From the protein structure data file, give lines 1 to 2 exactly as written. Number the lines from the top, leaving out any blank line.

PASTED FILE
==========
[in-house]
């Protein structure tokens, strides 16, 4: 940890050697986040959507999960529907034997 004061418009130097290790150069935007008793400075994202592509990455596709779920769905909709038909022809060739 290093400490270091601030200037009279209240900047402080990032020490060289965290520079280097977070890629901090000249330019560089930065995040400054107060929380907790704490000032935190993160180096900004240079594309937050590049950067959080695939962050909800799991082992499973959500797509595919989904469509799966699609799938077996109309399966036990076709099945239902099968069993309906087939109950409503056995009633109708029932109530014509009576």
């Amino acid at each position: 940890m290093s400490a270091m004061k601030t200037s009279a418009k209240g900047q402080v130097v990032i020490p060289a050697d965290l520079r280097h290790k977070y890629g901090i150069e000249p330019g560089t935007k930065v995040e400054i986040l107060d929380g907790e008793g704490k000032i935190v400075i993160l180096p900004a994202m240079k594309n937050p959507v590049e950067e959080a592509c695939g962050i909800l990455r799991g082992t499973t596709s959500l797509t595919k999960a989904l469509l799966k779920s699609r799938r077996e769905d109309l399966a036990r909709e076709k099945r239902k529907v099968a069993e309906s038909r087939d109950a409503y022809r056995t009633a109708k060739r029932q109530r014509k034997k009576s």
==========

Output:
[in-house]
């Protein structure tokens, strides 16, 4: 940890050697986040959507999960529907034997 004061418009130097290790150069935007008793400075994202592509990455596709779920769905909709038909022809060739 290093400490270091601030200037009279209240900047402080990032020490060289965290520079280097977070890629901090000249330019560089930065995040400054107060929380907790704490000032935190993160180096900004240079594309937050590049950067959080695939962050909800799991082992499973959500797509595919989904469509799966699609799938077996109309399966036990076709099945239902099968069993309906087939109950409503056995009633109708029932109530014509009576």